Research shows that offering monetary compensation is effective in restoring customers’ equity perceptions following a service failure. However, little is known about loyalty reward program members’ responses to various types of recovery options. This study fills this important void by investigating two types of compensation: a discount coupon (in dollars) and bonus reward points (in miles) in the airline context. This study further investigates the boundary effect of controllability of a service failure. Our findings show that, when the flight delay is perceived as highly controllable by the airline company (i.e., scheduling error by flight crews, repatronage intention was higher in the 50-dollar discount vs. 2500 bonus miles condition. Conversely, repatronage intention did not differ between the two compensation options when the flight delay was perceived as uncontrollable i.e., inclement weather. Our findings help hospitality and tourism firms leverage service recovery initiatives for loyalty reward program members.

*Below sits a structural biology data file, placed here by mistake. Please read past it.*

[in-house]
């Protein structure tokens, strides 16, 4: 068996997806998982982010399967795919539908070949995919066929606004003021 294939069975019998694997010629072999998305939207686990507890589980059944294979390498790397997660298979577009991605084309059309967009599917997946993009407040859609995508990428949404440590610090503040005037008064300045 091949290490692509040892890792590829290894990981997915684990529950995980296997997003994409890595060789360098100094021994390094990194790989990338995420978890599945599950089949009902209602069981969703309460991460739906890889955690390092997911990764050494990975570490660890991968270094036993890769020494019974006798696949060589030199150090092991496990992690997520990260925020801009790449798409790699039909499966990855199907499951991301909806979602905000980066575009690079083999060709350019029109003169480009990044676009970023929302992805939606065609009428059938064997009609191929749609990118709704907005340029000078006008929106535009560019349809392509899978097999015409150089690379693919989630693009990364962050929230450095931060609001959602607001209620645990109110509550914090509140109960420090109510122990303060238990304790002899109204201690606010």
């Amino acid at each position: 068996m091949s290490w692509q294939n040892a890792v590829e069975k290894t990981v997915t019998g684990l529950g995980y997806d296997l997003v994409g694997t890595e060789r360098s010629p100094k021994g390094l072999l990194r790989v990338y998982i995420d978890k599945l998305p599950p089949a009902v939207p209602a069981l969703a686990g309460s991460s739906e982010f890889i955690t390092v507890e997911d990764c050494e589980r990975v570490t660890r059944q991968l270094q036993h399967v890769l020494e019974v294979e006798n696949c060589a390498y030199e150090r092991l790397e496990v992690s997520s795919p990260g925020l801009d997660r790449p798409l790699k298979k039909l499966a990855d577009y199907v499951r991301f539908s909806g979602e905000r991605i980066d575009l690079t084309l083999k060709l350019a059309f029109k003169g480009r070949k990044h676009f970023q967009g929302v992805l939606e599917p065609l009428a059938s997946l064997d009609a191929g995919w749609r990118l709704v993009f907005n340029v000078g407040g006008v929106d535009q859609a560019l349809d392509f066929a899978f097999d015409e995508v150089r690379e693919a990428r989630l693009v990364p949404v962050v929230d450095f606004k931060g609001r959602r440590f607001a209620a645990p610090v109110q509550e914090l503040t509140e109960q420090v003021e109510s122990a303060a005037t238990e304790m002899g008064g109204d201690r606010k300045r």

All Science Journal Classification (ASJC) codes
- Tourism, Leisure and Hospitality Management
- Strategy and Management